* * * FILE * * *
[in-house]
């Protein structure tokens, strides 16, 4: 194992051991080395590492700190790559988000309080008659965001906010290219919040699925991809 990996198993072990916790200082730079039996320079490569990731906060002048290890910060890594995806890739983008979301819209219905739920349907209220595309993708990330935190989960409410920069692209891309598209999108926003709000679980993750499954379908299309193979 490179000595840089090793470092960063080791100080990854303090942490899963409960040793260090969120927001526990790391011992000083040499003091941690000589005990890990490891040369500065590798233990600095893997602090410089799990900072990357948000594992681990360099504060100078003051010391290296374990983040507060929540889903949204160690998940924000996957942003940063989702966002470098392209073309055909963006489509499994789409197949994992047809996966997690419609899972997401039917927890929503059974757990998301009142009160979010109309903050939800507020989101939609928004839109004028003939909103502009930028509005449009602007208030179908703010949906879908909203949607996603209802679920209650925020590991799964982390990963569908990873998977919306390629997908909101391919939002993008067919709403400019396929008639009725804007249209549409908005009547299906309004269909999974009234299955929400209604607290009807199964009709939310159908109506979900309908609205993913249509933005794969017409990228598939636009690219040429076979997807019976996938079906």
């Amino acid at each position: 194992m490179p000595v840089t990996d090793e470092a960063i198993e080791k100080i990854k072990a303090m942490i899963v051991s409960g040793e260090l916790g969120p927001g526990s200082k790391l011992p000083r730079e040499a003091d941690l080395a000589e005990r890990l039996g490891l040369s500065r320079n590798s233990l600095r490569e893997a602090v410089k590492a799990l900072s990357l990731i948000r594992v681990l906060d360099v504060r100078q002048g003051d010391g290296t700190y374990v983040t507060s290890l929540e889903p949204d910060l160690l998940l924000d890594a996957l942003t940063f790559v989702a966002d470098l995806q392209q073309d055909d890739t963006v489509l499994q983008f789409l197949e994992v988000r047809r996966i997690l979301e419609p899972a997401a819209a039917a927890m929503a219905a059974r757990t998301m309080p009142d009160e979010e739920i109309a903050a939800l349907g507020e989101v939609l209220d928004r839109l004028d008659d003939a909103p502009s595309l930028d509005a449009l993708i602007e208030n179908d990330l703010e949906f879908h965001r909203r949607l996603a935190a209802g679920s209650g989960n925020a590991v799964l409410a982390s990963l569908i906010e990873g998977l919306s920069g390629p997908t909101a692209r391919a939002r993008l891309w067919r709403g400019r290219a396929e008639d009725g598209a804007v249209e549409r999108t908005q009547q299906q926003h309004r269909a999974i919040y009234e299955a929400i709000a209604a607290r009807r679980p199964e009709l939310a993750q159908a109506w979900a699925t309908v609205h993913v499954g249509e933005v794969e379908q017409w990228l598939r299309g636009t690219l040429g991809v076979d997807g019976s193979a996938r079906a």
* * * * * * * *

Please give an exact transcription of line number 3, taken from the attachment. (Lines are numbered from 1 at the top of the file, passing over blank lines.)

């Amino acid at each position: 194992m490179p000595v840089t990996d090793e470092a960063i198993e080791k100080i990854k072990a303090m942490i899963v051991s409960g040793e260090l916790g969120p927001g526990s200082k790391l011992p000083r730079e040499a003091d941690l080395a000589e005990r890990l039996g490891l040369s500065r320079n590798s233990l600095r490569e893997a602090v410089k590492a799990l900072s990357l990731i948000r594992v681990l906060d360099v504060r100078q002048g003051d010391g290296t700190y374990v983040t507060s290890l929540e889903p949204d910060l160690l998940l924000d890594a996957l942003t940063f790559v989702a966002d470098l995806q392209q073309d055909d890739t963006v489509l499994q983008f789409l197949e994992v988000r047809r996966i997690l979301e419609p899972a997401a819209a039917a927890m929503a219905a059974r757990t998301m309080p009142d009160e979010e739920i109309a903050a939800l349907g507020e989101v939609l209220d928004r839109l004028d008659d003939a909103p502009s595309l930028d509005a449009l993708i602007e208030n179908d990330l703010e949906f879908h965001r909203r949607l996603a935190a209802g679920s209650g989960n925020a590991v799964l409410a982390s990963l569908i906010e990873g998977l919306s920069g390629p997908t909101a692209r391919a939002r993008l891309w067919r709403g400019r290219a396929e008639d009725g598209a804007v249209e549409r999108t908005q009547q299906q926003h309004r269909a999974i919040y009234e299955a929400i709000a209604a607290r009807r679980p199964e009709l939310a993750q159908a109506w979900a699925t309908v609205h993913v499954g249509e933005v794969e379908q017409w990228l598939r299309g636009t690219l040429g991809v076979d997807g019976s193979a996938r079906a």